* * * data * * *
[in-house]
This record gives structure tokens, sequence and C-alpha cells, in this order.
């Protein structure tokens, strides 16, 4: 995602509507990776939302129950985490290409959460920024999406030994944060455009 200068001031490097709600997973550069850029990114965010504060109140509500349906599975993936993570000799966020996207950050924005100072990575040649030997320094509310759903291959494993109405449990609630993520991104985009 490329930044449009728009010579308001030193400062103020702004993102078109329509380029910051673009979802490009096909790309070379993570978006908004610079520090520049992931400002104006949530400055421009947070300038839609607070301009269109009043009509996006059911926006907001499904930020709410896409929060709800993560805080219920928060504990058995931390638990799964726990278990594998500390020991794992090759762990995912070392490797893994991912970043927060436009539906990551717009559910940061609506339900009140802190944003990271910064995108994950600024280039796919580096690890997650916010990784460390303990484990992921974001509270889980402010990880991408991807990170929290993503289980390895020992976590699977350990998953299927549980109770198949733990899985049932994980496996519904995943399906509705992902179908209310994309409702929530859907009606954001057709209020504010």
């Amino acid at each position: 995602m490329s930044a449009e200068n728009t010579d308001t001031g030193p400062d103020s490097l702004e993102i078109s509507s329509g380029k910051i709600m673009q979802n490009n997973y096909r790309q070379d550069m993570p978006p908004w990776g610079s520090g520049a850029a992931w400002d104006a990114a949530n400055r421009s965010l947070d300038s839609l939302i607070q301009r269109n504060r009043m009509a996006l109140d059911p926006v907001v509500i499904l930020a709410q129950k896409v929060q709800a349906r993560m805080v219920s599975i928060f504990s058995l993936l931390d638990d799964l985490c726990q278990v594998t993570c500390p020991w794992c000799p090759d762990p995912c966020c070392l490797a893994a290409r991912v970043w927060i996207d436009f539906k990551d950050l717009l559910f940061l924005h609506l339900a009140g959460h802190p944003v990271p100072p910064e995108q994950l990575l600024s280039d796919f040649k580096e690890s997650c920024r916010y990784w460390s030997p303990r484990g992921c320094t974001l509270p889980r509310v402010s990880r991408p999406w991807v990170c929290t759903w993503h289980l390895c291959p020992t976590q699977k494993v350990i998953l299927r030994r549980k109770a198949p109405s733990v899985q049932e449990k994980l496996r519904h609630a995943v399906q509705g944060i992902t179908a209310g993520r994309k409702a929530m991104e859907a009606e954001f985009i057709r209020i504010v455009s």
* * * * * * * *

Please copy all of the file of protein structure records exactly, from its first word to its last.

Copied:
[in-house]
This record gives structure tokens, sequence and C-alpha cells, in this order.
């Protein structure tokens, strides 16, 4: 995602509507990776939302129950985490290409959460920024999406030994944060455009 200068001031490097709600997973550069850029990114965010504060109140509500349906599975993936993570000799966020996207950050924005100072990575040649030997320094509310759903291959494993109405449990609630993520991104985009 490329930044449009728009010579308001030193400062103020702004993102078109329509380029910051673009979802490009096909790309070379993570978006908004610079520090520049992931400002104006949530400055421009947070300038839609607070301009269109009043009509996006059911926006907001499904930020709410896409929060709800993560805080219920928060504990058995931390638990799964726990278990594998500390020991794992090759762990995912070392490797893994991912970043927060436009539906990551717009559910940061609506339900009140802190944003990271910064995108994950600024280039796919580096690890997650916010990784460390303990484990992921974001509270889980402010990880991408991807990170929290993503289980390895020992976590699977350990998953299927549980109770198949733990899985049932994980496996519904995943399906509705992902179908209310994309409702929530859907009606954001057709209020504010």
């Amino acid at each position: 995602m490329s930044a449009e200068n728009t010579d308001t001031g030193p400062d103020s490097l702004e993102i078109s509507s329509g380029k910051i709600m673009q979802n490009n997973y096909r790309q070379d550069m993570p978006p908004w990776g610079s520090g520049a850029a992931w400002d104006a990114a949530n400055r421009s965010l947070d300038s839609l939302i607070q301009r269109n504060r009043m009509a996006l109140d059911p926006v907001v509500i499904l930020a709410q129950k896409v929060q709800a349906r993560m805080v219920s599975i928060f504990s058995l993936l931390d638990d799964l985490c726990q278990v594998t993570c500390p020991w794992c000799p090759d762990p995912c966020c070392l490797a893994a290409r991912v970043w927060i996207d436009f539906k990551d950050l717009l559910f940061l924005h609506l339900a009140g959460h802190p944003v990271p100072p910064e995108q994950l990575l600024s280039d796919f040649k580096e690890s997650c920024r916010y990784w460390s030997p303990r484990g992921c320094t974001l509270p889980r509310v402010s990880r991408p999406w991807v990170c929290t759903w993503h289980l390895c291959p020992t976590q699977k494993v350990i998953l299927r030994r549980k109770a198949p109405s733990v899985q049932e449990k994980l496996r519904h609630a995943v399906q509705g944060i992902t179908a209310g993520r994309k409702a929530m991104e859907a009606e954001f985009i057709r209020i504010v455009s």